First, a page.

Dark side of 'new' Somalia: woman jailed for accusing security forces of rape

Outcry as reporter she spoke to is also sentenced to a year for ‘offending institutions’

Nairobi

A young woman who accused Somalia’s security forces of rape has been given a one-year jail sentence for making a false accusation and insulting the government. A freelance journalist who interviewed the alleged victim has also been sentenced to a year in prison, despite never publishing his report.

“We sentence her for offending state institutions by claiming she was raped,” Judge Ahmed Adan Farah said in court. The woman was also charged with inducing false evidence, simulating a criminal offence and making a false accusation.

A key witness called by the prosecution was a midwife who testified the alleged victim had not been raped. The midwife said in court her evidence was based on the fact a pregnancy test she carried out on the alleged victim came back negative.

The case provoked outcry from human rights groups who say the ruling is politically motivated and intended to cover up rampant sexual abuse among the security service and police. “The court’s decision is a terrible miscarriage of justice and sends a chilling signal to victims of sexual assault in Somalia,” said Daniel Bekele, Africa director at Human Rights Watch.

“The case was built on groundless charges and serious due process violations and should have been thrown out. The government should swiftly move to exonerate and release the defendants.”

The 27-year-old alleged rape victim reported the incident to Hodan police station in the capital, Mogadishu, and was interviewed by journalist Abdiaziz Abdinur Ibrahim on 8 January. The pair were arrested separately two days later and were accused of giving false evidence and conspiring to offend state institutions. The trial opened on Saturday and ended on Tuesday. Three others charged, including the woman’s husband, were acquitted.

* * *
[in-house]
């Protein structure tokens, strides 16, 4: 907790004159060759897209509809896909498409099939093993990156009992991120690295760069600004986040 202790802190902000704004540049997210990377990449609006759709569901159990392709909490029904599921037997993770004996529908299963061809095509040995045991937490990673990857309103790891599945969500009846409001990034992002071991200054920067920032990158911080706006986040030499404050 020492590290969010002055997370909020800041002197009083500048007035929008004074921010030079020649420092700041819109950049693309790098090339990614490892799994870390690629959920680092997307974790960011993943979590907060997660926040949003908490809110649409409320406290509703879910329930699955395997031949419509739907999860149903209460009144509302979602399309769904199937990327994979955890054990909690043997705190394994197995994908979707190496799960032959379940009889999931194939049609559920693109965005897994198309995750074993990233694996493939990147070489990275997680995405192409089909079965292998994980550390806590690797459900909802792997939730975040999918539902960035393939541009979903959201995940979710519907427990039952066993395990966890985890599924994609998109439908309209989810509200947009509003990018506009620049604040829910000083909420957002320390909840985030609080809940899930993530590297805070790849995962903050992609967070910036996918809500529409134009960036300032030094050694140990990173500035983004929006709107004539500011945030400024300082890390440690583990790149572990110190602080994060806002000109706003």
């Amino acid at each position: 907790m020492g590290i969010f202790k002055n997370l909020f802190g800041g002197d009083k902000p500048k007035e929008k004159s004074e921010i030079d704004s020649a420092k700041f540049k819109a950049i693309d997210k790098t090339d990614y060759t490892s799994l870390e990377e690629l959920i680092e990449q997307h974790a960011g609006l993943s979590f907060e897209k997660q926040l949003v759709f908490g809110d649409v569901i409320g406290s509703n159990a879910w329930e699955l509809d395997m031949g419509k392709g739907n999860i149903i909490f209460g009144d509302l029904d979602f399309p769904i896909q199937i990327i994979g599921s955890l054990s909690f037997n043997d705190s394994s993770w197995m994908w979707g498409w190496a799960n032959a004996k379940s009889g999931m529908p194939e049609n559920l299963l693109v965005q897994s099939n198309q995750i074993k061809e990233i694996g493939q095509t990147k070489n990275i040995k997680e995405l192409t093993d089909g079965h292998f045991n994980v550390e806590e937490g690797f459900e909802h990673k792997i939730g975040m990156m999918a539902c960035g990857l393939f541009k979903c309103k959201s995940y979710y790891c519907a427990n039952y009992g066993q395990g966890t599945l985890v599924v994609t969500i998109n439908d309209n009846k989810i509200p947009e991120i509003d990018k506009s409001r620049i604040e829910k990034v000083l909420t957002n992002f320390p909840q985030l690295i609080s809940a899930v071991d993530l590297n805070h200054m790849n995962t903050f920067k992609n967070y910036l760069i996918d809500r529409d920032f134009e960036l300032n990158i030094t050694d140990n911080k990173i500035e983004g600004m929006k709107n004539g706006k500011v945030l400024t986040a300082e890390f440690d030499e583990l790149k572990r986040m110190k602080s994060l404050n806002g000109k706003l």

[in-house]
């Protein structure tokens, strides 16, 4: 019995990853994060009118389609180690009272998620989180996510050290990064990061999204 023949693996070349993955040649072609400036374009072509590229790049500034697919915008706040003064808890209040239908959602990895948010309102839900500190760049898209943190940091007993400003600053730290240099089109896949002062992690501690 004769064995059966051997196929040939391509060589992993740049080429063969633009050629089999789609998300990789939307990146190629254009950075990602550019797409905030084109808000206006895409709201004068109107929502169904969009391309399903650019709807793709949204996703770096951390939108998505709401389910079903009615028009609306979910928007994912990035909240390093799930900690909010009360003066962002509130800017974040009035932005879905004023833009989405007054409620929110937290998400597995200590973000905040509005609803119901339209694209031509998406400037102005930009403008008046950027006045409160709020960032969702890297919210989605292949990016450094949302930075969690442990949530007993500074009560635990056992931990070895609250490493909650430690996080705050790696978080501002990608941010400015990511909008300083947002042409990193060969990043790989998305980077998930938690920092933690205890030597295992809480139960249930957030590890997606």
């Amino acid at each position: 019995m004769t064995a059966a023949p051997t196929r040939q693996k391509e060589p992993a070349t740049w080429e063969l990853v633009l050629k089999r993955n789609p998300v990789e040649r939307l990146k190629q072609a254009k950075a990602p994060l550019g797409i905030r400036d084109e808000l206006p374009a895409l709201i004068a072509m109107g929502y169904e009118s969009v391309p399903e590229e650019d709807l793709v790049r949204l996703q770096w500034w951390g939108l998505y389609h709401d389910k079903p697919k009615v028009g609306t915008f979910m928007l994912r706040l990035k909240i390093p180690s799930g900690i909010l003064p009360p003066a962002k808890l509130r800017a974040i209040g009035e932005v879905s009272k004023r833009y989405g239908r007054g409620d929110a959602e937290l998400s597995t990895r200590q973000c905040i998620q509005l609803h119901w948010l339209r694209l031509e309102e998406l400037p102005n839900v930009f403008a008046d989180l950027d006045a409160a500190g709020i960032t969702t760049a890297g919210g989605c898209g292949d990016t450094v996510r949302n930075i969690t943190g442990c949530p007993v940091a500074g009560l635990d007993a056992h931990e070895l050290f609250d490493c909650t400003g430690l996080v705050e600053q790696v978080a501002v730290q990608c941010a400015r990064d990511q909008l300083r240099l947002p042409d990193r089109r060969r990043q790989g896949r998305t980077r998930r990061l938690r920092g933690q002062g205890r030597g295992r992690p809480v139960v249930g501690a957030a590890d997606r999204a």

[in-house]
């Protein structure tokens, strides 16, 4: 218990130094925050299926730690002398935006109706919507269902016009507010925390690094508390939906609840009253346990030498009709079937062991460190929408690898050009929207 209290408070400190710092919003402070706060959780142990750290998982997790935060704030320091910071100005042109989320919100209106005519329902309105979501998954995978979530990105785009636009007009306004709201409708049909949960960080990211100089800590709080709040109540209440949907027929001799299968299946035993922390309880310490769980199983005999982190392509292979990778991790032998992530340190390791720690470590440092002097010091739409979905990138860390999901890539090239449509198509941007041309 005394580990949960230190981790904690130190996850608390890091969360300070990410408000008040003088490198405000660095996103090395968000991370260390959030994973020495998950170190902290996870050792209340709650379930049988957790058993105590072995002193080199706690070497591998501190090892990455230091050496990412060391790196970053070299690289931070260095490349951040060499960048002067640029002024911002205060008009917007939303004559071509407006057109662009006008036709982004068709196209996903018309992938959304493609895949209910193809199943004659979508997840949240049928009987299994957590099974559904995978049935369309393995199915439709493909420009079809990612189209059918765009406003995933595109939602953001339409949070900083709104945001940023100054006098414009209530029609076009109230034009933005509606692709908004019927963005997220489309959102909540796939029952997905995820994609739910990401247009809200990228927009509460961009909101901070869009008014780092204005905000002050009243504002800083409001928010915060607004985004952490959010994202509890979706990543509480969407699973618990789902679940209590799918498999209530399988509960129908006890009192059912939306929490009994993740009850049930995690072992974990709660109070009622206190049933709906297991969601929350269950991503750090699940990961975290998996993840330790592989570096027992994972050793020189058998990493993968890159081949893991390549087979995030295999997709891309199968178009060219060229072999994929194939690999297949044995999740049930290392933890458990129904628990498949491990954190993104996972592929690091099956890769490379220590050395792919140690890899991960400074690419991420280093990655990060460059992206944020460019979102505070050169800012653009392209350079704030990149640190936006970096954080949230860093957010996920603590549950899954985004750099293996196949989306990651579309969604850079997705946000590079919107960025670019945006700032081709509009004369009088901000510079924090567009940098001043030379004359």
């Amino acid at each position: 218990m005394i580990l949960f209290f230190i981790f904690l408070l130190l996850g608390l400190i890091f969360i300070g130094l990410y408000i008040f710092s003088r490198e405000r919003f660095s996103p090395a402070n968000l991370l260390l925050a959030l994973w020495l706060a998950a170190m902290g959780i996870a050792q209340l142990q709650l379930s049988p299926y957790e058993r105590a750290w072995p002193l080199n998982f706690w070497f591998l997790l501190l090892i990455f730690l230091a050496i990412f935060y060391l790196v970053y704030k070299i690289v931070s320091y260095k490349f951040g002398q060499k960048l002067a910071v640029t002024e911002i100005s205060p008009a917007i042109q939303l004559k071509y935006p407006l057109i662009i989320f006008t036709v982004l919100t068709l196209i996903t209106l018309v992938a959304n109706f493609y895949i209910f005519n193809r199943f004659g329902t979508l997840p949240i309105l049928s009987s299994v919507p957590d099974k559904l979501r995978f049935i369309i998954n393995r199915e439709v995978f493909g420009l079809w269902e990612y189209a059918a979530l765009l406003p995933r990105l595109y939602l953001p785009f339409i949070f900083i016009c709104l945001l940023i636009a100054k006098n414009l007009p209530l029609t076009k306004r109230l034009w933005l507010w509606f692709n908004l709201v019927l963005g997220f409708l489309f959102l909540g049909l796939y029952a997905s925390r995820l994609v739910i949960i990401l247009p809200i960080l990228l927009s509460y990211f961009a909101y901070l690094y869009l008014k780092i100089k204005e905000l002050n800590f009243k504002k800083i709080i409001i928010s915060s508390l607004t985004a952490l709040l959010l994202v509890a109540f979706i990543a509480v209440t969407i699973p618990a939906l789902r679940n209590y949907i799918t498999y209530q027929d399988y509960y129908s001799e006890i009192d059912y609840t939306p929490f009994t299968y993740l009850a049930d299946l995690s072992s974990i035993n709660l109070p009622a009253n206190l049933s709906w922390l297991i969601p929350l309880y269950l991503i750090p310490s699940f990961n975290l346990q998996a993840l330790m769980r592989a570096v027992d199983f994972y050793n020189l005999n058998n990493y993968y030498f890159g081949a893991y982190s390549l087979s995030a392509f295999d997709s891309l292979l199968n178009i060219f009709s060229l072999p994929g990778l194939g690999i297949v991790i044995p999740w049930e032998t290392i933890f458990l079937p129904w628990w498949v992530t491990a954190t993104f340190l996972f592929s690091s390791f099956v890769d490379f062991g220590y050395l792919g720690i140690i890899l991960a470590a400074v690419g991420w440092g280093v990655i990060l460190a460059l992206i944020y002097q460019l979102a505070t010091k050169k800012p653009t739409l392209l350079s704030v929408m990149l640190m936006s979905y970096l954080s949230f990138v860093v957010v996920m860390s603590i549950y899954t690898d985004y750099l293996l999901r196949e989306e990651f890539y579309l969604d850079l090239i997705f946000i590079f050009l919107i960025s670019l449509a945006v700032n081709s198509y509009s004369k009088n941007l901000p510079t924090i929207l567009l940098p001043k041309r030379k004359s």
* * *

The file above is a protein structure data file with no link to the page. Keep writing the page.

Abdiaziz Ibrahim was charged with offending the state and for inducing the woman to give false evidence. He was charged separately under sharia law for entering a woman’s house when her husband was not present.

It convictions come just days after Somalia’s newly elected president Hassan Sheikh Mohamud visited Britain. Foreign Secretary William Hague tweeted that he spoke to President Mohamud about the case on his visit, but despite pressure to take a stand President Mohamud, whose election last year was hailed as the start of a new era for Somalia, refused to intervene.

“I don’t have the right to interfere in the judiciary system... [which would] never help the rule of law in Somalia,” he said in a television interview on Sunday. Sources close to the government say the President has is under pressure from senior police not to intervene.

The United Nations estimates more than 1,100 cases of sexual violence were reported in Somalia last year, while admitting that the official figure is likely to be much higher because of the stigma around sex and the pressure on women not to report crimes.

When Mr Mohamud was elected he promised to do more to protect women and announced a crack down on rape. But Fartuun Adan, who runs a shelter for abused women in Somalia, says he has done the opposite.

“We hoped the new government would send a strong message. Unfortunately this is not the message we wanted,” she said.

Human rights groups say the woman’s arrest was a response to a string of news reports about the sharp increase in rape in Mogadishu.  On 6 January, Al Jazeera and the Somali television station Universal TV both carried reports on rape in Mogadishu carried out by men in police uniform. 

A group of Somali journalists staged a protest outside court with their mouths taped shut and their hands tied. The demonstration was quickly shut down by police.

“We are all shocked by the court’s unfair verdict jailing the journalist without due process,” Abdirashid Abdulle, a media activist in Mogadishu said. “[Abdiaziz Abdinur Ibrahim] was supposed to leave the jail today, instead he was unfairly sent back behind bars with out concrete evidence against him.”

The United States officially recognized Somalia as a country this month for the first time in two decades. The move was seen as a sign of hope for Somalia as it struggles to leave behind 21 years of broken government and war. But despite progress, government institutions in Mogadishu remain weak and corruption is rife. Security in Somalia is still provided by 17,000 African Union troops.

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